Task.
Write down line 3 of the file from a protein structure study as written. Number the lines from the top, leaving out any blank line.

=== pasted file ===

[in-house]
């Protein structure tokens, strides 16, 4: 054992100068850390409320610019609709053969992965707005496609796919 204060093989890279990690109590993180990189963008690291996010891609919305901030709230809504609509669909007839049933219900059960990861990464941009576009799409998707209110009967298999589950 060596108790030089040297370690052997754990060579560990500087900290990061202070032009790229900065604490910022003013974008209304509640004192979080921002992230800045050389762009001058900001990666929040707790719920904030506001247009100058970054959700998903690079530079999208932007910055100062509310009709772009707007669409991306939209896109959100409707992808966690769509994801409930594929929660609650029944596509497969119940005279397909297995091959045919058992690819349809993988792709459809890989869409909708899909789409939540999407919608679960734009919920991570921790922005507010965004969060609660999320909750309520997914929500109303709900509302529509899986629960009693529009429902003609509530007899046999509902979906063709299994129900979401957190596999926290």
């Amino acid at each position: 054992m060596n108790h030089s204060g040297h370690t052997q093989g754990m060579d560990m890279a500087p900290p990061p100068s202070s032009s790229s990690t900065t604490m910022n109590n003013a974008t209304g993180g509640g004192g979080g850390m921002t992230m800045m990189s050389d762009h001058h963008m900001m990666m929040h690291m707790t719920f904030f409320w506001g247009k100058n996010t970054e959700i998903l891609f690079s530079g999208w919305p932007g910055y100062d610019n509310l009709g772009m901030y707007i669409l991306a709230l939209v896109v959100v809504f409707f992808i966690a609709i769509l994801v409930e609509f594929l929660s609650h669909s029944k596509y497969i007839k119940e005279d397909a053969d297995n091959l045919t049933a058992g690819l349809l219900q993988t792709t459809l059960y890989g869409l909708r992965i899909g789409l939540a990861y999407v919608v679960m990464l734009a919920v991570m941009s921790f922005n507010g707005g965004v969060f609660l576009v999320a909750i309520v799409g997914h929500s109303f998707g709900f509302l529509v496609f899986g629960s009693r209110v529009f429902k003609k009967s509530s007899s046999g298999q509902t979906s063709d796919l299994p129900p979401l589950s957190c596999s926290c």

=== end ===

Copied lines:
């Amino acid at each position: 054992m060596n108790h030089s204060g040297h370690t052997q093989g754990m060579d560990m890279a500087p900290p990061p100068s202070s032009s790229s990690t900065t604490m910022n109590n003013a974008t209304g993180g509640g004192g979080g850390m921002t992230m800045m990189s050389d762009h001058h963008m900001m990666m929040h690291m707790t719920f904030f409320w506001g247009k100058n996010t970054e959700i998903l891609f690079s530079g999208w919305p932007g910055y100062d610019n509310l009709g772009m901030y707007i669409l991306a709230l939209v896109v959100v809504f409707f992808i966690a609709i769509l994801v409930e609509f594929l929660s609650h669909s029944k596509y497969i007839k119940e005279d397909a053969d297995n091959l045919t049933a058992g690819l349809l219900q993988t792709t459809l059960y890989g869409l909708r992965i899909g789409l939540a990861y999407v919608v679960m990464l734009a919920v991570m941009s921790f922005n507010g707005g965004v969060f609660l576009v999320a909750i309520v799409g997914h929500s109303f998707g709900f509302l529509v496609f899986g629960s009693r209110v529009f429902k003609k009967s509530s007899s046999g298999q509902t979906s063709d796919l299994p129900p979401l589950s957190c596999s926290c």